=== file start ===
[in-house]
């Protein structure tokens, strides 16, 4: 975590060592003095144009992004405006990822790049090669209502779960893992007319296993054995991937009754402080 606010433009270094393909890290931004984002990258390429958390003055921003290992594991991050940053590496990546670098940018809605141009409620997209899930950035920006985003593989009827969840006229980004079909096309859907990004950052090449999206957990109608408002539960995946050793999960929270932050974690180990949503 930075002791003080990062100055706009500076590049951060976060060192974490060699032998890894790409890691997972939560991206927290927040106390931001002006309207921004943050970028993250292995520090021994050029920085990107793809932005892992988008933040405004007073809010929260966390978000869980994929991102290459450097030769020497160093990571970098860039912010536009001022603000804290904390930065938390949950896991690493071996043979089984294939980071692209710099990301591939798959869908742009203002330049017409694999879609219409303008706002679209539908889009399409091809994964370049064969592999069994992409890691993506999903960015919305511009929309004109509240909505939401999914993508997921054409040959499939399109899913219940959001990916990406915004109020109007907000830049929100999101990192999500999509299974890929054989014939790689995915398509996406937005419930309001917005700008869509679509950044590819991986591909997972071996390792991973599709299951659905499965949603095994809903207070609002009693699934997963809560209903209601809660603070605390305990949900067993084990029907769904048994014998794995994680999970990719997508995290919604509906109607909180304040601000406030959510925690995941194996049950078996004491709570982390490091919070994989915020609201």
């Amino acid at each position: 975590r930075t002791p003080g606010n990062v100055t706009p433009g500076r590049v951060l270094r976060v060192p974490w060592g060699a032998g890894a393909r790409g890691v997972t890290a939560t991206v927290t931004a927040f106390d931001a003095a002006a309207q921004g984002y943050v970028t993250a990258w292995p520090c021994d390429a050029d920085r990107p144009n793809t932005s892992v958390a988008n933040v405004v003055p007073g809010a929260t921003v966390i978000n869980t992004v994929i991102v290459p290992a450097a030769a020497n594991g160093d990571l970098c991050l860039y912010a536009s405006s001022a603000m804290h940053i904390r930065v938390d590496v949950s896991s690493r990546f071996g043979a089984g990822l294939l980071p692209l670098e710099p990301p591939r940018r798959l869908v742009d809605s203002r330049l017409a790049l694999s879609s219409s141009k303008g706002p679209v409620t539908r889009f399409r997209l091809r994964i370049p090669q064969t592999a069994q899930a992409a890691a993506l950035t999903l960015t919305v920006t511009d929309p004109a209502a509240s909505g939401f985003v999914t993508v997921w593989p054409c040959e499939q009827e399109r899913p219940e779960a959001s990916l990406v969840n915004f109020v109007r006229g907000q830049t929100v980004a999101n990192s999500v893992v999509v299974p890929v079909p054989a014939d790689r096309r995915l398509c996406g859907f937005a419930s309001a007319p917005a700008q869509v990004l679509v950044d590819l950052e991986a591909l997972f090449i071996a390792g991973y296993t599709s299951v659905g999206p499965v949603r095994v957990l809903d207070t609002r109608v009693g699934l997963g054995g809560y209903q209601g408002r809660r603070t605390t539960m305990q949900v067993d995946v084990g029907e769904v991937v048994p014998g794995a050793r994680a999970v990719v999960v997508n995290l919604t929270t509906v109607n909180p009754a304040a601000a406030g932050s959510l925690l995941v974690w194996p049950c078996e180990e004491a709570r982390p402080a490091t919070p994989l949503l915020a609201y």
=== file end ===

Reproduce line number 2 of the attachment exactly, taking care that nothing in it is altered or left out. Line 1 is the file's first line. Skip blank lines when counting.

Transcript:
């Protein structure tokens, strides 16, 4: 975590060592003095144009992004405006990822790049090669209502779960893992007319296993054995991937009754402080 606010433009270094393909890290931004984002990258390429958390003055921003290992594991991050940053590496990546670098940018809605141009409620997209899930950035920006985003593989009827969840006229980004079909096309859907990004950052090449999206957990109608408002539960995946050793999960929270932050974690180990949503 930075002791003080990062100055706009500076590049951060976060060192974490060699032998890894790409890691997972939560991206927290927040106390931001002006309207921004943050970028993250292995520090021994050029920085990107793809932005892992988008933040405004007073809010929260966390978000869980994929991102290459450097030769020497160093990571970098860039912010536009001022603000804290904390930065938390949950896991690493071996043979089984294939980071692209710099990301591939798959869908742009203002330049017409694999879609219409303008706002679209539908889009399409091809994964370049064969592999069994992409890691993506999903960015919305511009929309004109509240909505939401999914993508997921054409040959499939399109899913219940959001990916990406915004109020109007907000830049929100999101990192999500999509299974890929054989014939790689995915398509996406937005419930309001917005700008869509679509950044590819991986591909997972071996390792991973599709299951659905499965949603095994809903207070609002009693699934997963809560209903209601809660603070605390305990949900067993084990029907769904048994014998794995994680999970990719997508995290919604509906109607909180304040601000406030959510925690995941194996049950078996004491709570982390490091919070994989915020609201």